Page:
We’re often asked about the process a structure must go through in order to get plans for permit. There are multiple steps in this process, with one of the most important being collaborating with truss engineers to ensure the truss system is adequately designed to meet the intent of the structure. But what is a truss, and how do structural engineers and truss engineers work together? Here’s everything you need to know about truss engineering vs structural engineering.
What is a Truss?
The first thing you need to know is what precisely a truss is. When it comes to building a home, a major decision is choosing how to frame the roof and floor systems. The contractor must choose between conventionally framed rafters or pre-manufactured trusses. Conventionally framed rafters are built on the job site using dimensional lumber. A truss is a prefabricated, web-like wooden structure that utilizes tension and compression members to create the roof or floor framing while also connecting the outside house walls. A truss is designed and fabricated off-site before being shipped to the building site.
A truss system’s multiple structural elements are connected by pin joints or nodes and are designed to equally distribute a roof’s weight over a large area. Truss systems can withstand live loads (people, furniture), weight of materials, and environmental loads (wind, rain). We use trusses in our designs as they can span broad distances with less volume of lumber and have a great strength-to-weight ratio. Trusses are better suited for modern open concepts because they can span greater lengths than conventionally framing thus reducing the number of interior load-bearing walls.
Truss Engineering vs Structural Engineering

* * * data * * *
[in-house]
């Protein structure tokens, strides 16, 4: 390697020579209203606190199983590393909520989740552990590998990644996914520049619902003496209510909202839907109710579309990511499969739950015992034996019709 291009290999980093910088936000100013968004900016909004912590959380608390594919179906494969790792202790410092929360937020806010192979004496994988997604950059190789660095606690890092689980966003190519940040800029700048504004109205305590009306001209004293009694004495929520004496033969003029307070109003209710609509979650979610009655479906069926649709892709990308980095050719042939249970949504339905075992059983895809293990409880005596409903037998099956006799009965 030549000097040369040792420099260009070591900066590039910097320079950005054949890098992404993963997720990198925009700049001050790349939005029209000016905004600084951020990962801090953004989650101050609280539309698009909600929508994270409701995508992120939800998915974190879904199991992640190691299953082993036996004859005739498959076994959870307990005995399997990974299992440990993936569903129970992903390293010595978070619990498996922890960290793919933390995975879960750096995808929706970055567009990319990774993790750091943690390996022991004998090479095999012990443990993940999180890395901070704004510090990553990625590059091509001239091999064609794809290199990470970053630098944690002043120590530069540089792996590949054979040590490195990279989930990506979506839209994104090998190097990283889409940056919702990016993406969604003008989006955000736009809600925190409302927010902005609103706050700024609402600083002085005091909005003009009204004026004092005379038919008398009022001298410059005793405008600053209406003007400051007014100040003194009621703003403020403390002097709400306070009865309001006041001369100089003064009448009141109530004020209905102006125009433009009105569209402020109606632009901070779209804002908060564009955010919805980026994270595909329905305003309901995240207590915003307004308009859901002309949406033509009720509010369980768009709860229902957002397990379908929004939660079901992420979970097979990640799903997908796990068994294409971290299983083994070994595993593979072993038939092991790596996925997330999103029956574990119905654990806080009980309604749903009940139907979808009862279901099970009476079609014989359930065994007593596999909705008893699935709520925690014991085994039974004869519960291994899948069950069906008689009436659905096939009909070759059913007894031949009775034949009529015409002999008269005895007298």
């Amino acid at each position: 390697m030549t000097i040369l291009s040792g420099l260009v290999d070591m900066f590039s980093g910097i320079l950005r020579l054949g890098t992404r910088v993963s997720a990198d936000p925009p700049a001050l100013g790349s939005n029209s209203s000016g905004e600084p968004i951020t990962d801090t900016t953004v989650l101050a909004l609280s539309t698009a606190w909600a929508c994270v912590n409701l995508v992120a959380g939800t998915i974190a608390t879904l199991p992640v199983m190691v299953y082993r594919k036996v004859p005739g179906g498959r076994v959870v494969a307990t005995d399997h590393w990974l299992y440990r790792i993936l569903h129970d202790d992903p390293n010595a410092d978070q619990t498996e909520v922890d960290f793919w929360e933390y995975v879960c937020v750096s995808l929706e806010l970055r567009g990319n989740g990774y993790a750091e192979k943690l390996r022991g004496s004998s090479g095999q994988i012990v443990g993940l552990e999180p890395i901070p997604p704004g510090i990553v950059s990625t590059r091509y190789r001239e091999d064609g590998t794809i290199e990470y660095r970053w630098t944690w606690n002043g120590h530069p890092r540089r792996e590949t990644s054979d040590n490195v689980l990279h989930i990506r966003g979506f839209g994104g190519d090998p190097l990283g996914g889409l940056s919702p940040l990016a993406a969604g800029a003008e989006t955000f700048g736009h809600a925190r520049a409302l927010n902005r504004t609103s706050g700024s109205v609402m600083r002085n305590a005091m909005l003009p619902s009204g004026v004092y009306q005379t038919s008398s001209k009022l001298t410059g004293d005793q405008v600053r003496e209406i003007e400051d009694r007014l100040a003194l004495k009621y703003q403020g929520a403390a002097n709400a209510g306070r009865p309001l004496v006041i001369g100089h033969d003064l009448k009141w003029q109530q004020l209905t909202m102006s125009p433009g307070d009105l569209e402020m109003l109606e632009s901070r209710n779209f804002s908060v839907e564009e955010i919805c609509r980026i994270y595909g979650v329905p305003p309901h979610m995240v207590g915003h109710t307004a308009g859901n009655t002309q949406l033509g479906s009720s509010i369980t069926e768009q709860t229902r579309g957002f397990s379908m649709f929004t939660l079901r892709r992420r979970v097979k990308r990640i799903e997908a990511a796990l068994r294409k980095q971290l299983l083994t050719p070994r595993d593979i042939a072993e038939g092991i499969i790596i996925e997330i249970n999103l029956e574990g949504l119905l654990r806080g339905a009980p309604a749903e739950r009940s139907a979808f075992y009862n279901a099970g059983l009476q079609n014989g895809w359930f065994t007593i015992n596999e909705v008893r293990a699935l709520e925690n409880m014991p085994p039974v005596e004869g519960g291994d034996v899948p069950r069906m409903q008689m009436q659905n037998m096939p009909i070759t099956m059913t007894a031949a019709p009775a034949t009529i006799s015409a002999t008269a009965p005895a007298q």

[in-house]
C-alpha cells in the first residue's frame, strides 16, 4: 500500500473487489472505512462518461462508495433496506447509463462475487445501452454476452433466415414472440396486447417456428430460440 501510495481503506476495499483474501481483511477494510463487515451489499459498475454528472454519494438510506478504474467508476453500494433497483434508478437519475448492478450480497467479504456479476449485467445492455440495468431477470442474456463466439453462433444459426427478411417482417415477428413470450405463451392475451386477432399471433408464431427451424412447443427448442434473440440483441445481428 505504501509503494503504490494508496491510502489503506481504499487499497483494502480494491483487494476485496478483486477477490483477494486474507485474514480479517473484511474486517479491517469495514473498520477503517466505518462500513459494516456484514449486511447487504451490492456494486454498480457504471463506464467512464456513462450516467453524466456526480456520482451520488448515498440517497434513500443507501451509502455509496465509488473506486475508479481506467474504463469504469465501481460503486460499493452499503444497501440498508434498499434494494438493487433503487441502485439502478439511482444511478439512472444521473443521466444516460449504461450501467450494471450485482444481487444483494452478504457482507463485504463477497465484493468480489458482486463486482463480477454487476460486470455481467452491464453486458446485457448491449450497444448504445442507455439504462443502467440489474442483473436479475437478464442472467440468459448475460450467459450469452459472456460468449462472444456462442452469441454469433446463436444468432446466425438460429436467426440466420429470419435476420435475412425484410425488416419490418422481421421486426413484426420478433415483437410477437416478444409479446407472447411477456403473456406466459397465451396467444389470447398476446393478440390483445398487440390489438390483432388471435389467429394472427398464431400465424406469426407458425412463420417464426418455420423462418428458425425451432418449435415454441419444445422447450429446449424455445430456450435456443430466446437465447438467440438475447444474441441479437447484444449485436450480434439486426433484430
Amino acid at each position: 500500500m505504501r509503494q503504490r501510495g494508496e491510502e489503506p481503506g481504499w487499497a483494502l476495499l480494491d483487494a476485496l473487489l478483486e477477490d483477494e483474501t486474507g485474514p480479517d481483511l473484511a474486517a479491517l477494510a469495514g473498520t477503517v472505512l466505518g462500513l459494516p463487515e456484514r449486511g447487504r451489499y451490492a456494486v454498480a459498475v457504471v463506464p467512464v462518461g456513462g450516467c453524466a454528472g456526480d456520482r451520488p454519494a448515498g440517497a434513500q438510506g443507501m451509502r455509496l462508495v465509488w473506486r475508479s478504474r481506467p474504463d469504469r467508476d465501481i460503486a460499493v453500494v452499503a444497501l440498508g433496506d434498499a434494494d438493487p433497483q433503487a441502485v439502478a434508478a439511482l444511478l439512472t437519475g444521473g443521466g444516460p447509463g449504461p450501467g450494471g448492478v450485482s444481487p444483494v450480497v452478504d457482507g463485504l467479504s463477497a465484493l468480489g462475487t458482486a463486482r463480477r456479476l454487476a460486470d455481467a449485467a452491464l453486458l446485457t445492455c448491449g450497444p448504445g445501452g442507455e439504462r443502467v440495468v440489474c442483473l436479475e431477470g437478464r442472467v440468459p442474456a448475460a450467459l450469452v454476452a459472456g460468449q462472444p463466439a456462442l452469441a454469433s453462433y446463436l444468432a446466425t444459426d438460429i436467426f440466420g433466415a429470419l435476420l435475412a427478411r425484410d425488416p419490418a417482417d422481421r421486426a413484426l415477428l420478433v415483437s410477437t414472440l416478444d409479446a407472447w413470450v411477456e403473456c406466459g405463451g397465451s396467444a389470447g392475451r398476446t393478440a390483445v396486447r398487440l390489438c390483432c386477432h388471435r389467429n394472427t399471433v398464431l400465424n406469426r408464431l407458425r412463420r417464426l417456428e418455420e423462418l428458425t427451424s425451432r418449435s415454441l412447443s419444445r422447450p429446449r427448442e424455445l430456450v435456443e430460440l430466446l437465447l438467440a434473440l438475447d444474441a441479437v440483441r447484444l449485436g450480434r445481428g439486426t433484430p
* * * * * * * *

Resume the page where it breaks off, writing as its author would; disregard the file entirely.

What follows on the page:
Although truss and structural engineers both contribute to the house’s overall design, their responsibilities differ. While a structural engineer is responsible for designing the entire structure, a truss engineer only focuses on the components of the truss system. Their goal is to create the most efficient truss system to ensure proper roof support. The truss engineer falls into the category of “delegated specialty engineer” for which the structural engineer or the building’s “Engineer of Record” must review and approve the designs of all specialty engineers prior to permit.
When it comes to designing the building, the architect creates the plans defining the overall layout of the building and sends them to the structural and truss engineers. The two then collaborate to determine what’s needed for the truss system based on the loading & design criteria per Code as determined by the structural engineer. It’s important to do this first as we can provide input for the systems and reduce the number of revisions of the plans. Once the trusses have been designed, the structural engineer uses the derived loading of the trusses to integrate this structural component with the rest of the structure.
Designing a building involves multiple parties working together to create a structurally sound home. Russell Rowland has been the Engineer of Record (EOR) for numerous projects throughout the Southeast and has decades of experience collaborating with truss engineers. Being able to provide input on the front end for truss systems cuts back on costs and reduces the number of revisions of plans in the construction/design process.